Well, for myself personally, I was lucky enough to be involved with some early gas research work that's done. Lot of initially was in East Texas and we were all over the country and we used a lot of diagnostics and technology to understand, for instance, there's not any confined, not any perishable member of confined hydraulic fractures that fractures grow up and down and they're very complex. They aren't that pretty picture that you see in magazines or a single fracture portraying even with conventional type completions. We've come and you said something earlier, most of my learning was hands- on. I learned about limited entry and understanding how the perforate wells from the early days with Shell Oil down in the McAllen Ranch and took that technology and used it in others like the PIs basin and actually used it over in Europe and the Middle East. There's been so many changes in so much direction. The slick water thing was a vast change for our industry. Like today, not many service companies really understand or totally involved with convinced high viscosity fracturing fluids. It's difficult for us to get people who can do this, and there still is some application for permeable reservoirs that need to be fracked with high concentrations of high strength crop, but that's the low end. The more we're talking about now is basically water, very small sand, a inaudible 40, 70 cents and large volumes, and that large volumes is to create complexity and to create massive amounts of surface areas to produce to be able to produce oil and gas at high rates.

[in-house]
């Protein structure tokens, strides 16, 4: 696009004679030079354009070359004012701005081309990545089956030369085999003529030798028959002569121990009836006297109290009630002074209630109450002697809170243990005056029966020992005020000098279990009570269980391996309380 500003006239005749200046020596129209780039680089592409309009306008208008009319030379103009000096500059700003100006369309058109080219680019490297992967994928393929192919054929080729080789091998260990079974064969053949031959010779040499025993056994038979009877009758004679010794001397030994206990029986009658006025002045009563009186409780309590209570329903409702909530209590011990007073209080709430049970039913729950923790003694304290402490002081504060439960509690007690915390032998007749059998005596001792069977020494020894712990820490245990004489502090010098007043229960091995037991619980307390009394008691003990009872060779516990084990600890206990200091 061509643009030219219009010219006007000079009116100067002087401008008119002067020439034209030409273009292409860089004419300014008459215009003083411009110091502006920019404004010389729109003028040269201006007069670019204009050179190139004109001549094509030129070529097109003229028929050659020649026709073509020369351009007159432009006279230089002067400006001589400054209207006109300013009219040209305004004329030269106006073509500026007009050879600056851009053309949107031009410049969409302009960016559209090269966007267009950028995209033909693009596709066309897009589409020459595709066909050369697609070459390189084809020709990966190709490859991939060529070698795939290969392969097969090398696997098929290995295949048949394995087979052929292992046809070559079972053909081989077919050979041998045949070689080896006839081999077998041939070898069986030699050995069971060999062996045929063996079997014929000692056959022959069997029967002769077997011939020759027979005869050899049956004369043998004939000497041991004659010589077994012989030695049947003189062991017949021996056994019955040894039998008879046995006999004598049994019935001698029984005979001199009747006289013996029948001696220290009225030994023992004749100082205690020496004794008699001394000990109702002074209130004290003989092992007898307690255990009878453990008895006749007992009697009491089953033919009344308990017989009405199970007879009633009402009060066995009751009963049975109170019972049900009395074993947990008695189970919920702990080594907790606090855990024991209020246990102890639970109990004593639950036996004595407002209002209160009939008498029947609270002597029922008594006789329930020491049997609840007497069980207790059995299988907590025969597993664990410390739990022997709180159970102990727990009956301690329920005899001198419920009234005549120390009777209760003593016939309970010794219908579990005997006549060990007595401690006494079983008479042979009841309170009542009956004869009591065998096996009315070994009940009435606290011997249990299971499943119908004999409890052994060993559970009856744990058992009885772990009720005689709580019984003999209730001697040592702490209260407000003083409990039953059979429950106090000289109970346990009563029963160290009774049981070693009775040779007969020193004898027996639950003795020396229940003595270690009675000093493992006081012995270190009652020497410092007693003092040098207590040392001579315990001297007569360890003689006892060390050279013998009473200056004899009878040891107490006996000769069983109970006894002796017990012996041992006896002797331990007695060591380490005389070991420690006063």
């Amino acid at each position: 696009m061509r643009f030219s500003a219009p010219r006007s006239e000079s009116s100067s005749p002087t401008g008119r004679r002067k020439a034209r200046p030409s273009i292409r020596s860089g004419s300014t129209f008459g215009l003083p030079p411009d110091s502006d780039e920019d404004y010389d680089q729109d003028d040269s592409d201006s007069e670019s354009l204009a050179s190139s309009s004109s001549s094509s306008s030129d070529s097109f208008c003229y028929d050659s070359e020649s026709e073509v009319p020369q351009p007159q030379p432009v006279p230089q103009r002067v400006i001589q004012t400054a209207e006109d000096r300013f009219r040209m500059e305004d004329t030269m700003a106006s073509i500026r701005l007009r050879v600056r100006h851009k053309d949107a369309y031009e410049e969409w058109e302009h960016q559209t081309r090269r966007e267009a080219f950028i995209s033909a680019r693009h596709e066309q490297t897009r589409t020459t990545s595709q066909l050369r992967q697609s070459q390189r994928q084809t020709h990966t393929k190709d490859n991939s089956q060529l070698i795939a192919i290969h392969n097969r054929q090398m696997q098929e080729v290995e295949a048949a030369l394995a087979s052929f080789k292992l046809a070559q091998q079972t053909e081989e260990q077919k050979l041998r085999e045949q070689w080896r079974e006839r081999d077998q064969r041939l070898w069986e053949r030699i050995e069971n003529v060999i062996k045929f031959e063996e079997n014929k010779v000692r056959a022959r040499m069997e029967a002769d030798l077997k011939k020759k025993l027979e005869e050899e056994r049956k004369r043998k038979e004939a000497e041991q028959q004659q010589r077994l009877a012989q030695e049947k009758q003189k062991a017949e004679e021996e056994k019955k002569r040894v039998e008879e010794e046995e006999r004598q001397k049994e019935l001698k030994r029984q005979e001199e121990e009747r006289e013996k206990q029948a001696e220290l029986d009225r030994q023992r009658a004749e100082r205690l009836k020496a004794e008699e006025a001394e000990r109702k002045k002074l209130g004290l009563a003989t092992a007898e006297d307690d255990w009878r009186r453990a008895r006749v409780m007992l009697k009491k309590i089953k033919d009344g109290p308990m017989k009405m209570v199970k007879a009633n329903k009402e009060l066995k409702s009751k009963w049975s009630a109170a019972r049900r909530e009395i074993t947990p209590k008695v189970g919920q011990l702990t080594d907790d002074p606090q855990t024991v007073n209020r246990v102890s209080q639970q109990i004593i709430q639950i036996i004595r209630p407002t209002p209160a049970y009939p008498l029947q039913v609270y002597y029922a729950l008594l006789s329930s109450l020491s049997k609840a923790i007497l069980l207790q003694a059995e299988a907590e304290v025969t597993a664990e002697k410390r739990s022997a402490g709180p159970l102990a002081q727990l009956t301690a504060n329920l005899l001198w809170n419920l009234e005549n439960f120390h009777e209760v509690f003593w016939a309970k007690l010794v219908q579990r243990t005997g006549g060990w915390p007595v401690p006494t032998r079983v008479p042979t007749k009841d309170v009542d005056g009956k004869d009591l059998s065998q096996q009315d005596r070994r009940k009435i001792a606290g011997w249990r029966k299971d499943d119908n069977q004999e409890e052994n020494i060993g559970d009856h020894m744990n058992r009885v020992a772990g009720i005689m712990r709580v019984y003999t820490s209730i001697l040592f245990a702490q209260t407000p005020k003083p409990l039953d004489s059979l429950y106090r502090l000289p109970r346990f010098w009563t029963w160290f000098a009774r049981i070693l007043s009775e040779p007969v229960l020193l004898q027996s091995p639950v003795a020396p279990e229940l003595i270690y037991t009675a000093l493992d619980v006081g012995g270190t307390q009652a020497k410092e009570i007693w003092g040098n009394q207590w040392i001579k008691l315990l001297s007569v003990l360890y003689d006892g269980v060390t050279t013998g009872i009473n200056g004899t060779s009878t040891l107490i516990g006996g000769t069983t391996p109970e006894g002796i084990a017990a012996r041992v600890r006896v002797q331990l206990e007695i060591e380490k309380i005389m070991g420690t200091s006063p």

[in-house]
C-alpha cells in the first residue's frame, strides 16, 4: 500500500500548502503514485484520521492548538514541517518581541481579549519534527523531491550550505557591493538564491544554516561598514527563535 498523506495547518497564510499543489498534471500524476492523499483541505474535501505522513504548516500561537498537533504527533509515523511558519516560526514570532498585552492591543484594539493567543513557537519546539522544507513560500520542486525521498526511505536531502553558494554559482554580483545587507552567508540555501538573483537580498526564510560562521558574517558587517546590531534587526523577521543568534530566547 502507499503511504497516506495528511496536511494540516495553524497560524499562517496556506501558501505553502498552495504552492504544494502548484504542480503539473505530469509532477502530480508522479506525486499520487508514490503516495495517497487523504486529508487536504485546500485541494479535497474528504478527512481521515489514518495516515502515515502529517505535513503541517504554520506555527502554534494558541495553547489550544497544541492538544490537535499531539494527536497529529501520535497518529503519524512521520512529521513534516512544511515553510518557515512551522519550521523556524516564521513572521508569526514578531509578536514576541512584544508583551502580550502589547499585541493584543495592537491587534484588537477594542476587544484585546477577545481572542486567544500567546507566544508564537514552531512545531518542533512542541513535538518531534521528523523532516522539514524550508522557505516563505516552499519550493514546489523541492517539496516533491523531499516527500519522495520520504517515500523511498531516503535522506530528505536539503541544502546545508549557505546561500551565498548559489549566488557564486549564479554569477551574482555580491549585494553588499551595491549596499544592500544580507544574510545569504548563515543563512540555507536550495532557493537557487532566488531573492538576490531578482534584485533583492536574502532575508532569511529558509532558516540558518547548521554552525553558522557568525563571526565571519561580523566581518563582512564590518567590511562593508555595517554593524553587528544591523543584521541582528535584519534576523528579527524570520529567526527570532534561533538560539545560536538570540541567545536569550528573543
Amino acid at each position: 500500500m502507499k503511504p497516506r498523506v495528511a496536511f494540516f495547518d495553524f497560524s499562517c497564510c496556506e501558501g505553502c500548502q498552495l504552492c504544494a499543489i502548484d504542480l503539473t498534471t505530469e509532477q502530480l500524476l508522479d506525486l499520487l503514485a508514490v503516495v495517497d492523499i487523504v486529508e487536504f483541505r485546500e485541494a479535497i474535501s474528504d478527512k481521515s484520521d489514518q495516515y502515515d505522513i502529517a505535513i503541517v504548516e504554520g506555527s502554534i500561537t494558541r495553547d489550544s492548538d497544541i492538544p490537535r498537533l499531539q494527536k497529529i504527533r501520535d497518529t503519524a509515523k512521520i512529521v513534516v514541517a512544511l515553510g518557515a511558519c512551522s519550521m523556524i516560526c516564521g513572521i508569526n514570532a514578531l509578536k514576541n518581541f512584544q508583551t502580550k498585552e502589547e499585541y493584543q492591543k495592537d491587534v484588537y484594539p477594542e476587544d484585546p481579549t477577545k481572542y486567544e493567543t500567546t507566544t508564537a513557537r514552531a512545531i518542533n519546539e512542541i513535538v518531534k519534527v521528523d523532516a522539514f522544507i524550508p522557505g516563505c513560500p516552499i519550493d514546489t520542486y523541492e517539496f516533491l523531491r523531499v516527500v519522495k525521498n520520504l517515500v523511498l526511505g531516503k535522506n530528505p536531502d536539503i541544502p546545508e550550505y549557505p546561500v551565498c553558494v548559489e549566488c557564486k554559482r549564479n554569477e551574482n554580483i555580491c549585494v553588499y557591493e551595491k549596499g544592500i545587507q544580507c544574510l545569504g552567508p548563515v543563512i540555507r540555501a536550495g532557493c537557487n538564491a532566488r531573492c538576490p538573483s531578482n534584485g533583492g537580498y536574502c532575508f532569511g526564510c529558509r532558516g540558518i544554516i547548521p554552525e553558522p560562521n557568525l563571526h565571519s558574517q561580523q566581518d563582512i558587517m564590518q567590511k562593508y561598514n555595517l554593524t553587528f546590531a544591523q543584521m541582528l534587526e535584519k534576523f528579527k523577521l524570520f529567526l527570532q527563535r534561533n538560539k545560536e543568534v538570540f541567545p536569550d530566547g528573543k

00:19:22 Speaker 1
That's awesome. It's crazy how much things can change over a certain period of time. The company that you run now, what is it that you guys do in relation to fracking and drilling and how are you using your chemist background in your company today?
00:19:39 John Ely